|JOYCE: Number One (for a day)|
Joyce’s father, Jeremiah, in fact was one of those behind-the-scenes guys who served as a significant adviser to Mayors Daley – both the elder and the younger.
THERE ISN’T MUCH else to say about him – other than the fact that he’s going to have his name atop the list of mayoral candidates on the ballot for the Feb. 26 election.
Joyce won the lottery, which gives him the ballot spot in the prime place. There are those who say some people are clueless enough they merely vote for the first name they see – and could get some 1 or 1 percent of the votes for that reason alone.
In a campaign where even after candidates get kicked off the ballot for insufficient support, there are still doing to be at least a dozen or so candidates in the running. Any advantage in gaining votes could mean something.
Except that it might turn out that Joyce is just too obscure politically to be able to take full advantage of this political perk.
LEARNING THIS WEEK of Joyce getting the top ballot spot actually reminded me of a past election cycle – as in the Democratic primary for governor in 1994.
That election cycle saw state Attorney General Roland Burris, Comptroller Dawn Clark Netsch and Cook County Board President Richard Phelan challenge each other for governor – yet the top ballot spot went by lottery to Jim Gierach – a suburban Palos Park attorney who has spent much of his public life campaigning for less-draconian laws related to drugs.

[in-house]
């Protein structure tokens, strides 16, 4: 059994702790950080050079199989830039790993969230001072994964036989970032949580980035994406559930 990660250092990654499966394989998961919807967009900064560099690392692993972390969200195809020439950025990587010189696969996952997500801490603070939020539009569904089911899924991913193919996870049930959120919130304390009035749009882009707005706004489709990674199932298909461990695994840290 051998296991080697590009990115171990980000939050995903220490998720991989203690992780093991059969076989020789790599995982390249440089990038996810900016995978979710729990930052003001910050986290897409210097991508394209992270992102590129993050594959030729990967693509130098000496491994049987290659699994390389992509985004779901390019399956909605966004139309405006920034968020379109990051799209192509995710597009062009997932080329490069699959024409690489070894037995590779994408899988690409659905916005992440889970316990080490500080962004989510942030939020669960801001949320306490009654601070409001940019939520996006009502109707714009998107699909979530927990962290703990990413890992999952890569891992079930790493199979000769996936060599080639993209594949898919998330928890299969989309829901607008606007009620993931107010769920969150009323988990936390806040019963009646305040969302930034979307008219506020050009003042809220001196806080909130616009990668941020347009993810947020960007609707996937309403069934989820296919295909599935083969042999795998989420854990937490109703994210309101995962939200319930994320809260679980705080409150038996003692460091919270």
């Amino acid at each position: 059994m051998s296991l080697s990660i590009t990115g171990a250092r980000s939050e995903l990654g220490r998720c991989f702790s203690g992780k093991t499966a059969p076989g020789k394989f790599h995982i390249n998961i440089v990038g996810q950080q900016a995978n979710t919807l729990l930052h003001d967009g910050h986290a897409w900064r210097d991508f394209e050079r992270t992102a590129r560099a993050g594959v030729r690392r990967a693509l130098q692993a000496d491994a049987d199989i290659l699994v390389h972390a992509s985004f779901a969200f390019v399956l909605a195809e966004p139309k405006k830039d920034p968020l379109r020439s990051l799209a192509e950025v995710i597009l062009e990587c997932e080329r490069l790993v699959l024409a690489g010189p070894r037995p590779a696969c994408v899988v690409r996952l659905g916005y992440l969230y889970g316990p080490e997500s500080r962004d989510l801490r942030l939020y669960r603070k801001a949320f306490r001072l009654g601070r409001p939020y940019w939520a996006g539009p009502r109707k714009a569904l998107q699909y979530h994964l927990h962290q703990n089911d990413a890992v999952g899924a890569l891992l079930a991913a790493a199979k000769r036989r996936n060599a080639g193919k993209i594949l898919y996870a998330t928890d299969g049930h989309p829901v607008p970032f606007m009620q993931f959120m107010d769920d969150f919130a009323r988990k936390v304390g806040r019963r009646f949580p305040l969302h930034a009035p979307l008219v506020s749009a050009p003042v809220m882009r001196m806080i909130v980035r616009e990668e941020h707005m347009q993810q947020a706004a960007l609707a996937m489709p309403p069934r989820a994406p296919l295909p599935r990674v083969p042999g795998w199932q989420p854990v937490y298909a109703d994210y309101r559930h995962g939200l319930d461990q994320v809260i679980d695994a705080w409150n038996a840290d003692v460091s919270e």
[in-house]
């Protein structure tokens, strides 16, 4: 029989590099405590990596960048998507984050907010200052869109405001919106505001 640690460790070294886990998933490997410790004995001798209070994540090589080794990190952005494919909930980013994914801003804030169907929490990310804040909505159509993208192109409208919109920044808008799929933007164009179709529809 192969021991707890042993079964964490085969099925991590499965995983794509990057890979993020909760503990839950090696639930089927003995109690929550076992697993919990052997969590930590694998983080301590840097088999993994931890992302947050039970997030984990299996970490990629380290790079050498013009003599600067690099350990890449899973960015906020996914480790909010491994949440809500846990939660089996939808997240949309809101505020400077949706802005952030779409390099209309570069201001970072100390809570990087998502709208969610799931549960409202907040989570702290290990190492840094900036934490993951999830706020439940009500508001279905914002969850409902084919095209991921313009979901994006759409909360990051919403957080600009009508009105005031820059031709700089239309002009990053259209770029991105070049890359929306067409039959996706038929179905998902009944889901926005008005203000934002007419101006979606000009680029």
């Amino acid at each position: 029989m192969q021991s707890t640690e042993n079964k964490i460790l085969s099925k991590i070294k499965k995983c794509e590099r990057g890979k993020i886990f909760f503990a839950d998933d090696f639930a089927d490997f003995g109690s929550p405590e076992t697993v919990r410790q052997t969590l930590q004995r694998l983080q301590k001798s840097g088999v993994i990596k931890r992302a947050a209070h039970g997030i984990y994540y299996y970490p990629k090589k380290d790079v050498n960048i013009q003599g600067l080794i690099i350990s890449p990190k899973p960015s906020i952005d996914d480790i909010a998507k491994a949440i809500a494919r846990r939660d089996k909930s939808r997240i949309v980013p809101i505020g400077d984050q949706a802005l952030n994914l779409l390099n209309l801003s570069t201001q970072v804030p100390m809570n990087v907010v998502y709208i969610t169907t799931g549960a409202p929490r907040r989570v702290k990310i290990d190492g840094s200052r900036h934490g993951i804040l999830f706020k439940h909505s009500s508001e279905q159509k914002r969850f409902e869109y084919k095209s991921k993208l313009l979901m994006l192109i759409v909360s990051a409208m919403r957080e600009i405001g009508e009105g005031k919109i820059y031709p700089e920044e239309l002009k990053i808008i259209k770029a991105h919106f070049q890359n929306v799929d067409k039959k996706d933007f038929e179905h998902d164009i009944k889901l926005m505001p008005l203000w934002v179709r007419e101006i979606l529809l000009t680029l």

I remember being a reporter-type person speaking with Gierach that day; knowing there was a good chance it would be the last time I’d give his campaign for governor any significant attention. Is that the same for Joyce for mayor this week?
|GIERACH: Won 'No. 1' slot in '94|
Then again, I also remember the Netsch campaign’s response, which gained the Second ballot spot from the lottery. They contended that voters would ignore the little-known “Gierach” name on top and look to the second slot.
IT’S LIKE THEY really won the ballot lottery. Or at least that’s the political “spin” they put on the issue.
Would that make one-time Chicago Public Schools CEO Paul Vallas the big winner; since he is the one who gained the second ballot slot out of the list of 21 candidates who currently are in the running for mayor?
Putting him ahead of Number three Willie Wilson and Number four Toni Preckwinkle? Or is this all a batch of political hooey intended to try to get us to think something significant is happening – when in reality we’re still just over two months away from Election Day.
And some four months from the likely run-off election April 2 that will actually decide who will be taking the oath of office as Chicago’s new mayor come the city’s Inauguration Day in May.
THERE IS ONE part of the Joyce campaign, however, that continues to intrigue me. For it seems that the alleged Daley family ally is actually the guy who filed the legal challenge to the mayoral nominating petitions of William Daley.
|DALEY: Tense times with Joyce?|
Could Joyce think that, if only, he could get a Daley name off the ballot, he might actually have a chance of achieving political victory? For many of the challenges that have been filed have been done with the “logic” of kicking off the candidate who most closely resembles one’s own (such as Preckwinkle allies being behind the effort to remove Susana Mendoza from the mayoral running).
“Mayor Joyce?” I don’t know how much of a ring it has to it. Would the type of Chicagoans who think the “Daley” name is synonymous with City Hall be willing to accept it? Will the Christmas holiday greetings between the two political families be particularly tense this season?
Or could all of this merely be evidence of how inane our political procedures are capable of being?